These conflicting perspectives define the book as a provocation to dialogue among Christians—Native and non-Native—and between Christians and others. A difficulty here stems from the effects of Christian colonizing: "Whatever the Native person has to say about the matter must now use the language categories of the colonizer." "Coyote is not exactly what [Christians] mean by the word god—even if he created something."
A "reconciliation" movement has arisen—at least in Canada—in response to the damaging legacy of Christian colonialism. "'Reconciliation' has been popularized and romanticized as the 'happily ever after' ending of every dispute…." But actual reconciliation, the author says, must include "renunciation of colonial barriers and privileges," something far more difficult than saying "sorry."
Another thread running through several chapters explores the notion of "God's covenant"— upon which Christian missionaries base their claims of a "divine mandate" to take lands and subdue "savages." Some authors call for a "new covenant," made with Native peoples; but this too—as with "stewardship"—is contrary to the plain meaning of the Biblical text.
The damaging concepts are not only in Genesis. Take, for example, the book of Judges (New International Version), where the Israelites are explicitly told they may not make a covenant with the peoples among whom and on whose lands they live: "The angel of the Lord… said, 'I will never break my covenant with you, and you shall not make a covenant with the people of this land, but you shall break down their altars.'"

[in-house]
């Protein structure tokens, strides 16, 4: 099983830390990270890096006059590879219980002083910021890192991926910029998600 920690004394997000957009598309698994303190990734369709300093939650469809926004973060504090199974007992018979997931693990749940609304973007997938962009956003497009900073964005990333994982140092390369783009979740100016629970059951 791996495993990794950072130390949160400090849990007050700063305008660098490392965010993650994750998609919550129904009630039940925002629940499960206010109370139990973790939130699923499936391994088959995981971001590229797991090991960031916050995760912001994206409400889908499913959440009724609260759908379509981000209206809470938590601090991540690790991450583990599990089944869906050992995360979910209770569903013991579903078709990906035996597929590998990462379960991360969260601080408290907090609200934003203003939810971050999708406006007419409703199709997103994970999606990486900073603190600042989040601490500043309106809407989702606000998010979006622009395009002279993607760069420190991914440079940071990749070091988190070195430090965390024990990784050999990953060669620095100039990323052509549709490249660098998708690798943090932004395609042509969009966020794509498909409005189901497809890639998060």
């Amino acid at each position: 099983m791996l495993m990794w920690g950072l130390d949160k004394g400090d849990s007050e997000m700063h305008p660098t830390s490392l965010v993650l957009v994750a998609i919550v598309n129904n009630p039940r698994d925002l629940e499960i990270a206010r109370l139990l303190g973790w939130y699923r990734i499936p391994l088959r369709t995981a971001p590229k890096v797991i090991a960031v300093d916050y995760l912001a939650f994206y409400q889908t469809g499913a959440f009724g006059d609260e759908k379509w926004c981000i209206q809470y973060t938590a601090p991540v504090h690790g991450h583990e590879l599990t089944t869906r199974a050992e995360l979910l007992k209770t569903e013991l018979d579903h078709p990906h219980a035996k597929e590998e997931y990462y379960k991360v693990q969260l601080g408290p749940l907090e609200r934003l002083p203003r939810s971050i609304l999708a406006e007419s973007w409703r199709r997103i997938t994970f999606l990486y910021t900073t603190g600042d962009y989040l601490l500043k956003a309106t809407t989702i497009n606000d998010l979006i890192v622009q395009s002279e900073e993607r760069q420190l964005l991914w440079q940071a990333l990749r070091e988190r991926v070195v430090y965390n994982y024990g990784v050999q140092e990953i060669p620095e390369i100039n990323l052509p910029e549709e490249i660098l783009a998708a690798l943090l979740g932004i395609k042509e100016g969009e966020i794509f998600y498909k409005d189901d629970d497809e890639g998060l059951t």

The book of Judges goes further: It says the God of the Israelites will punish his own people if they merge with those whose lands they have colonized: "The Israelites did evil in the eyes of the Lord…. They forsook the Lord, the God of their ancestors…. They followed and worshiped various gods of the peoples around them. … In his anger against Israel the Lord gave them into the hands of raiders who plundered them. He sold them into the hands of their enemies all around, whom they were no longer able to resist."
The "God of Abraham" is a colonial god. His mandate to Abraham is to leave home and invade another people's land—Canaan. The three religions that hark back to the Biblical story of the Family of Abraham—Jews, Muslims, and Christians—have become a large dysfunctional family. Each branch wars with the others; each claims for itself the divine mandate and covenant. The world is caught in their crossfire.
The Mennonite Church Canada has pulled off an amazing feat: In the midst of raging religious warfare among claimants to the Biblical tradition, they have raised the possibility—nay, the necessity—of a revision, a reimagining, a reconfiguration, a reconciliation of the Biblical tradition with the realities of a world reeling from the destructive effects of a civilization bent on world domination.
"Buffalo Shout, Salmon Cry" is a courageous effort. It deserves thorough study. Whatever it achieves by way of radical critique and opening of dialogue, it stands as proof that at least some descendants of Christian colonialism do not cower in the face of history and hard questions.
Peter d’Errico graduated from Yale Law School in 1968. He was Staff attorney in Dinebeiina Nahiilna Be Agaditahe Navajo Legal Services, 1968-1970, in Shiprock. He taught Legal Studies at the University of Massachusetts, Amherst, 1970-2002. He is a consulting attorney on indigenous issues.